Mastercard will align with the customer dispute category of the Visa collaboration chargeback process, which allows issuers to continue the dispute with a pre-arbitration chargeback.

Pre-arbitration Mastercard chargebacks are initiated by issuers when their cardholders do not accept the evidence provided by the merchant in defense of the original transaction.

Mastercard’s new process is expected to match the one currently being used in Visa Claims Resolution. It’s important to note that Mastercard is only eliminating the second chargeback cycle for the reason codes listed above; other reason codes can still be addressed via a second chargeback. 

Mastercard also updated its list of reason codes with the rollout of phase 4 in July 2020. Mastercard hasn't yet disallowed the use of the old reason codes, so merchants may still see them, but a complete list of the new codes can be found in our reason code guide.

What the Mastercard Dispute Resolution Initiative means for merchants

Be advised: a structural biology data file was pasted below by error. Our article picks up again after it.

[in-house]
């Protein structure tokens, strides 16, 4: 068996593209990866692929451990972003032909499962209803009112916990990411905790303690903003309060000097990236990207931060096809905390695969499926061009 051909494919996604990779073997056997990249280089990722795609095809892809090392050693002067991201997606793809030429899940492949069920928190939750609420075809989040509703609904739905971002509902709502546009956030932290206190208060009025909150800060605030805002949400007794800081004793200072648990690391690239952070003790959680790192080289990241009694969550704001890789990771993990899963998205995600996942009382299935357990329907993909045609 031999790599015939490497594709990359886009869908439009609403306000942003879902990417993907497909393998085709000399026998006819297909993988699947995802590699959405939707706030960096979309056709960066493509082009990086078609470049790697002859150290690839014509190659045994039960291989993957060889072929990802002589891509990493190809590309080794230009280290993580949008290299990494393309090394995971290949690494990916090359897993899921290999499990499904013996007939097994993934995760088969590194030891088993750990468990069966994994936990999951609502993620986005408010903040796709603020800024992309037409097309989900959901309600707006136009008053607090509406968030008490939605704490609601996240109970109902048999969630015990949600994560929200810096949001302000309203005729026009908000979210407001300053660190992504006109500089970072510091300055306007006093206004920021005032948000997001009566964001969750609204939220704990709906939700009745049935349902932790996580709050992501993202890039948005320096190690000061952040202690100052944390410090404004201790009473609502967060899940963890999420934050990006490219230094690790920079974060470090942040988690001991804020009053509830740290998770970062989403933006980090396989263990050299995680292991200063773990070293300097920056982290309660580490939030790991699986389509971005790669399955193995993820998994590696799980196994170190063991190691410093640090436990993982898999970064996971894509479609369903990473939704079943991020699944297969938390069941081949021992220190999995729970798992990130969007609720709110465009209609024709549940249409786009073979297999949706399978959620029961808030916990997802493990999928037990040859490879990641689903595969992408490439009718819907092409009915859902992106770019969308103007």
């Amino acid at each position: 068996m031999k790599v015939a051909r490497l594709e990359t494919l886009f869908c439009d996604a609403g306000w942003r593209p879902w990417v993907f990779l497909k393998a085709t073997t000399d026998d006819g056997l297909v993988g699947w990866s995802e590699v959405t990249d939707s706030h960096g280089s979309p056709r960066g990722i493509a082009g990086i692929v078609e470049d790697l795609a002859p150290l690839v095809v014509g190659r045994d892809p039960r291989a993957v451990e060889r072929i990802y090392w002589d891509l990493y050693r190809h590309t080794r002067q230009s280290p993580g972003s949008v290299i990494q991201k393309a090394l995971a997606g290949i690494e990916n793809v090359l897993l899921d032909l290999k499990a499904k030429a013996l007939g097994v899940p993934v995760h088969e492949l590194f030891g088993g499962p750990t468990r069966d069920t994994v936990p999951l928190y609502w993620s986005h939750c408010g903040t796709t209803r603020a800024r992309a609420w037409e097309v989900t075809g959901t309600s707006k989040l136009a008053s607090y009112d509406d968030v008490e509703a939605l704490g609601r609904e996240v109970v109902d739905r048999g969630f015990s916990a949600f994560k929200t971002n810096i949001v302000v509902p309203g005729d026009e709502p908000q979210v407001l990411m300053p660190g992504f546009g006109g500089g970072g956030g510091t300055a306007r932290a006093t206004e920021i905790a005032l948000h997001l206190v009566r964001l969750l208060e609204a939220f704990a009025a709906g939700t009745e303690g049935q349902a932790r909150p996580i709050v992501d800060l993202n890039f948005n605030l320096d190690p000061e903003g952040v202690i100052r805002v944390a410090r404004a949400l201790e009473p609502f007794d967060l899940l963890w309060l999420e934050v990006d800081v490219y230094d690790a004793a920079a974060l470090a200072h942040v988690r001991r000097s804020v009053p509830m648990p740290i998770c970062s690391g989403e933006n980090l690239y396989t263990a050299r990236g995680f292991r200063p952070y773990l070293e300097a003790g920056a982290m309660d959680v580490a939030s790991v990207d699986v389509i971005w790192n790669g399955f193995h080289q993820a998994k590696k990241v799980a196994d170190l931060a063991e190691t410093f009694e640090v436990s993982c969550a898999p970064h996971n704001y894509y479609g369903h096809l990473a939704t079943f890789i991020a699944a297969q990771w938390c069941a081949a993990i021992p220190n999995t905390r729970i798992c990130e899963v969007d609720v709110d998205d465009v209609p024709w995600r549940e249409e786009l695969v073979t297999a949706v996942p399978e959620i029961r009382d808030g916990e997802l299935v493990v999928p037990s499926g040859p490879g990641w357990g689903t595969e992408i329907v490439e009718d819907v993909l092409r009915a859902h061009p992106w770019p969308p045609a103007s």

Fortunately, these changes are almost exclusively beneficial for merchants, and the only thing merchants need to do is make sure that they understand pre-arbitration and that they don't issue refunds after a chargeback has been initiated.

Big changes made by the card networks can be stressful — especially when it has the potential to impact your bottom line in a meaningful way — and adapting to them often takes time and money. But no merchant should risk non-compliance and the resulting penalties.

The important thing to remember is that, while there can be a learning curve for new card network mandates and other rule changes, the card networks offer plenty of advance warning to allow merchants to adjust to the coming changes.

If you’re feeling unsure about your understanding of or ability to comply with any new rules set by the card networks, Chargeback Gurus can help guide you through these changes with confidence. With years of experience in the payments industry, we can show you how to prepare, what to anticipate, and how to work the changes to your advantage.

FAQ

How long does a Mastercard dispute take?

Dispute time varies depending on how long it takes for the merchant and the issuing bank to resolve the dispute, but a general estimate is 30-90 days.

Can cardholders go to jail for disputing transactions?

Knowingly filing an illegitimate transaction dispute is a form of fraud, and those who commit this kind of fraud can be prosecuted for it, potentially facing fines and even jail time.